Here’s What Boosted Retail Sales in September

According to figures released by the U.S. Commerce Department on Monday, retail sales increased for the third straight month, rising 1.1 percent. September’s sales numbers improved more than analysts predicted; the Wall Street Journal reported that economists surveyed by Dow Jones Newswires had expected a 0.7 percent increase.

Even though Americans have generally been cautious this year, a combination of several factors led to last month’s better-than-expected results. As the unemployment rate fell to 7.8 percent, with the addition of 114,000 jobs, consumer confidence has grown. The resulting growth drove sales for retailers like Target (NYSE:TGT) and Wal-Mart (NYSE:WMT). Target, the second-biggest U.S. discount retailer, reported a 2.1 percent gain from last year.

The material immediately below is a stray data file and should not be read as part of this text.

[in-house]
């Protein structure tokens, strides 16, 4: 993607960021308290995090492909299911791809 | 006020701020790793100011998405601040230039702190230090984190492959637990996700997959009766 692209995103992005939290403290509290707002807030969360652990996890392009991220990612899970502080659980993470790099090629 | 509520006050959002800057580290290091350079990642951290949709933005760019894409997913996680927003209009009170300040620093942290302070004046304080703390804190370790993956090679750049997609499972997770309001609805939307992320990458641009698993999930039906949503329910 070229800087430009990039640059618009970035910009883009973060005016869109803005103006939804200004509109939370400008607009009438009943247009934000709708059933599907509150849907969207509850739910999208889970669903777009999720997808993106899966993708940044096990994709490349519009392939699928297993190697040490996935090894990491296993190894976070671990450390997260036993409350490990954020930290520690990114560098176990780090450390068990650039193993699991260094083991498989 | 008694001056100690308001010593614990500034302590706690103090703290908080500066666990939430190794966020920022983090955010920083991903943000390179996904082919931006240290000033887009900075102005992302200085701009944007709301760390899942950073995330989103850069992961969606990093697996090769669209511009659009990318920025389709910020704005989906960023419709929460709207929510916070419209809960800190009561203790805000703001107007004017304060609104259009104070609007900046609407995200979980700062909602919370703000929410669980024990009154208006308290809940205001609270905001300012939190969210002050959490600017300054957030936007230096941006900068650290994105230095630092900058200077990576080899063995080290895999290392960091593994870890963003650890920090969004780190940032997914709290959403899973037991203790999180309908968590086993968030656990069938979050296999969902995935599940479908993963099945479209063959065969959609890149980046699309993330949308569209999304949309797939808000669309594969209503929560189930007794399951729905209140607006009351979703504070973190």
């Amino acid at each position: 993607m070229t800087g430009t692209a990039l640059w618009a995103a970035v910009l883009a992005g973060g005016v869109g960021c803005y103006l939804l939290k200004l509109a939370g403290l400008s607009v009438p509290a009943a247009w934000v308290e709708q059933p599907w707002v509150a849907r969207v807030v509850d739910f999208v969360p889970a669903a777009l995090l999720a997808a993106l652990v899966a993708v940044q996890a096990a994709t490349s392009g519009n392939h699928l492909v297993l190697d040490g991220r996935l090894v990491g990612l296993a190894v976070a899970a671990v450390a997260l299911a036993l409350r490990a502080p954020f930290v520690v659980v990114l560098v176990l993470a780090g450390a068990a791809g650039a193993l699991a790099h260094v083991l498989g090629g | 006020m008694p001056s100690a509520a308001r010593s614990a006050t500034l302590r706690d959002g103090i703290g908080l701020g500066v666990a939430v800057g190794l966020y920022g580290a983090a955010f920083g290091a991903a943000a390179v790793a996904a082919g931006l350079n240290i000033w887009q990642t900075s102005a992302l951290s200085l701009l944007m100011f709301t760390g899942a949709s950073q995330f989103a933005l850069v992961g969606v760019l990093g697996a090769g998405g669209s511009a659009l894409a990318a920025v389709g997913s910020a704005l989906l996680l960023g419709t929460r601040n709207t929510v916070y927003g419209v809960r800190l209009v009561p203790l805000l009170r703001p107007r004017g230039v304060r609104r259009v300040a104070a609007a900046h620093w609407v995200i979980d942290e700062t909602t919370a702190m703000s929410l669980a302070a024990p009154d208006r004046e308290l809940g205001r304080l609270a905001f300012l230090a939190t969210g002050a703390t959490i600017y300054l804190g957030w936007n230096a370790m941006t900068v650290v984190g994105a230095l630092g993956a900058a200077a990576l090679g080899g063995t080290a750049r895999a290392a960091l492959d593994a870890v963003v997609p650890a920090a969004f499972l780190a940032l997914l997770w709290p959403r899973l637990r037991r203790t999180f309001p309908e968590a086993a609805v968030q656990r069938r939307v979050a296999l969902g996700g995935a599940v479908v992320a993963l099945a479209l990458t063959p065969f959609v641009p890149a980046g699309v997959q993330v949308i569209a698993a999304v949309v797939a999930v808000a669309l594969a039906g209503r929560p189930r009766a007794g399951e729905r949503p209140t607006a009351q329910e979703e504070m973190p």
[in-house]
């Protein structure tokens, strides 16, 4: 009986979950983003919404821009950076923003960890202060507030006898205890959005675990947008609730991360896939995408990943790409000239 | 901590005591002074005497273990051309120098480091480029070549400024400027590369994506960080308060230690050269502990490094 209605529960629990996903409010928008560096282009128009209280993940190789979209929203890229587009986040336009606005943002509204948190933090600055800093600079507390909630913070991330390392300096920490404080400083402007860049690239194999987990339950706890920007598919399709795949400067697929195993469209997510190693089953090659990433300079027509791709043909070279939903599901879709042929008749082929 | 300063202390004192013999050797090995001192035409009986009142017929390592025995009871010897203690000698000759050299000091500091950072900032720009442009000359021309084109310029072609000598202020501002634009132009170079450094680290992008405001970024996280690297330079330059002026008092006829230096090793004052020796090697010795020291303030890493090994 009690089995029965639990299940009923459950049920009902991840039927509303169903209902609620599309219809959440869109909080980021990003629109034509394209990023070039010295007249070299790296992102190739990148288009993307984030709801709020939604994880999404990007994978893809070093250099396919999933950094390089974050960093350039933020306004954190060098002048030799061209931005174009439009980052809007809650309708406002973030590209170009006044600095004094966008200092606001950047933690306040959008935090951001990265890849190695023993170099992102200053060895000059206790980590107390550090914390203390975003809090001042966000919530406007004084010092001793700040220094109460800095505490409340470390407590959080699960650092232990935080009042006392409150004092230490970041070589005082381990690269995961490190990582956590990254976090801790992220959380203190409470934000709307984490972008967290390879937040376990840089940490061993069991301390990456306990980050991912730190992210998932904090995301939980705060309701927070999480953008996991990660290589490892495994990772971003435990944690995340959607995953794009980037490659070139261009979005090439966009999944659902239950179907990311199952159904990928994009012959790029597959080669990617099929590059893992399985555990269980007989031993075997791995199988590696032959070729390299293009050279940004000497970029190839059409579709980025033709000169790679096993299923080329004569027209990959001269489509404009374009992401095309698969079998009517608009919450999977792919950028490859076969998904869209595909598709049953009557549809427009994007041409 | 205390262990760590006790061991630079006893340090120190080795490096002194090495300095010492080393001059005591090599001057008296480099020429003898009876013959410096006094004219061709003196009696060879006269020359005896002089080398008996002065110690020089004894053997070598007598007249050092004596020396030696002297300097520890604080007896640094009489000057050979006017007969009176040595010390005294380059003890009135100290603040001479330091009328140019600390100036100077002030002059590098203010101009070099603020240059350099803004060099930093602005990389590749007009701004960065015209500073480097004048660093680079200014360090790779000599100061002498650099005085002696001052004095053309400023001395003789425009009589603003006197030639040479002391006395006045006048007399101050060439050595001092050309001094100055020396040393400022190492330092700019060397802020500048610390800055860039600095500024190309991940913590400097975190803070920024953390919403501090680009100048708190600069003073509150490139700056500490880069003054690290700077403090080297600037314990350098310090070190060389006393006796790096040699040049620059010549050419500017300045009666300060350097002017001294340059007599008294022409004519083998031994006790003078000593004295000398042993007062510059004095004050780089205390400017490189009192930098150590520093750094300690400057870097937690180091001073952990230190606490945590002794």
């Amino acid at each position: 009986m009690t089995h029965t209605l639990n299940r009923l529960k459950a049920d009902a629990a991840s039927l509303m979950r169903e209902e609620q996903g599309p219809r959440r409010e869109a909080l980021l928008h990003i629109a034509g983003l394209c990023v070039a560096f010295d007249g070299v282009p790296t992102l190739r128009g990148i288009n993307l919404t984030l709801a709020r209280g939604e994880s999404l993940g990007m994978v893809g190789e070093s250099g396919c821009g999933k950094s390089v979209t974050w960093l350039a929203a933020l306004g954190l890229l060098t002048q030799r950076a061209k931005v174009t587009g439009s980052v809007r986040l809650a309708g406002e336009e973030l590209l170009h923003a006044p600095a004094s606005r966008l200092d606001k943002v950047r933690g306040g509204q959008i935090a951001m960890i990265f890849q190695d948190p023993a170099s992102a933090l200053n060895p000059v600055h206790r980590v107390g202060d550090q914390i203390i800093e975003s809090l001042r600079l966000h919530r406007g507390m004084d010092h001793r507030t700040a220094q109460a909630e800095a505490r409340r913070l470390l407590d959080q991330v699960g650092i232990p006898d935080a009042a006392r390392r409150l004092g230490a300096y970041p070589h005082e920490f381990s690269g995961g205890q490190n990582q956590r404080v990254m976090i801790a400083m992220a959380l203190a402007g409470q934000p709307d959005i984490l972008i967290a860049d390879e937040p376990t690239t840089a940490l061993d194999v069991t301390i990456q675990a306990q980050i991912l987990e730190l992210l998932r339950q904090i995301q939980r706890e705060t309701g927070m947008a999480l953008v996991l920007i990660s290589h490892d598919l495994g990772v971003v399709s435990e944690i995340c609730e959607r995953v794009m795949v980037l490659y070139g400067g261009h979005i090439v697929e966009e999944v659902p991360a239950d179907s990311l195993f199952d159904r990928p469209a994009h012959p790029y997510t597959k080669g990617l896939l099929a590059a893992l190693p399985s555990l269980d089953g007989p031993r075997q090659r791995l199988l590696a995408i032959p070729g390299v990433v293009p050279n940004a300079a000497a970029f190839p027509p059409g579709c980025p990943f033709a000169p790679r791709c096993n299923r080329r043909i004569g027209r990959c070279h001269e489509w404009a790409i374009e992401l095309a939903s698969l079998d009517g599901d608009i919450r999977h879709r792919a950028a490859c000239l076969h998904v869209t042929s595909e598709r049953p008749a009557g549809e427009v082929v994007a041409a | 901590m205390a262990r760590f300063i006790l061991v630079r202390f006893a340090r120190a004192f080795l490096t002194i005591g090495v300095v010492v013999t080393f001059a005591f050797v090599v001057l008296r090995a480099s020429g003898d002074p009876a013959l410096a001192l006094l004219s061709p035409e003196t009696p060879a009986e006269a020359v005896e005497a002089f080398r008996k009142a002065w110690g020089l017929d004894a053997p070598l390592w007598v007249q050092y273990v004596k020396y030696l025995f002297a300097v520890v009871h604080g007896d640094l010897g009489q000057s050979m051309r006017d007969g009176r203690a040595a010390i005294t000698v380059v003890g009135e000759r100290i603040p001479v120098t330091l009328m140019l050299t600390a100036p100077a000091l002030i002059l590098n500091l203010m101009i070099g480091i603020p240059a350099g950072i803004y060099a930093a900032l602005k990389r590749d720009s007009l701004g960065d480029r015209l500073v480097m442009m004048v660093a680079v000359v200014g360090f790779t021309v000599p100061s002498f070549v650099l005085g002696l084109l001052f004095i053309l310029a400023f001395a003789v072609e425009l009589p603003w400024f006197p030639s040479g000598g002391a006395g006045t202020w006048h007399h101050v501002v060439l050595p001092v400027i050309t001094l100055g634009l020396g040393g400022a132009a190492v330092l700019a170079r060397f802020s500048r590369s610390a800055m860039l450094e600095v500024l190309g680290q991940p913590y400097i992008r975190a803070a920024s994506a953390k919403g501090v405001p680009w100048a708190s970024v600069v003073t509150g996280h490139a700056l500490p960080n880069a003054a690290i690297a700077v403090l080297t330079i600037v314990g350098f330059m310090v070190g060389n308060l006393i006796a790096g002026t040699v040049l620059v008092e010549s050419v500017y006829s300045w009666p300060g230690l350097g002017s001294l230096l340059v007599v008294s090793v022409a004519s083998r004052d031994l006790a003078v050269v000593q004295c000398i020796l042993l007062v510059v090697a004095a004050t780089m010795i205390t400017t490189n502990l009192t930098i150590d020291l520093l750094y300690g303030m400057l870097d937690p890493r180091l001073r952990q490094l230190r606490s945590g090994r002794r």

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The greatest increase in consumer spending came from electronics purchases. After the iPhone 5 was released in early September, sales at electronics and appliance stores rose 4.5 percent, the greatest increase since October 2011 when the iPhone 4S was released. Growth in electronics sales were supplemented by auto sales; cars and light trucks sold at a 14.9 million annual rate in September, the most since March 2008. General Motors (NYSE:GM) and Toyota (NYSE:TM) both reported sales gains last month, with Toyota increasing sales by 41.5 percent.

Monthly retail sales figures are so closely inspected by Commerce Department because they are an important part of consumer spending. According to the Wall Street Journal, retail sales account for “about two-thirds of demand in the economy.”

While results were better than expected, rising energy costs and the threat of the approaching fiscal cliff affected overall growth.

Nevertheless, the Standard & Poor’s Supercomposite Retailing Index, which includes Macy’s (NYSE:M) and Gap Inc. (NYSE:GPS), has increased 23.1 percent this year, while the S&P Index as a whole rose 13.6 percent.

Retail sales rose 0.7 percent in July and 1.2 percent in August.

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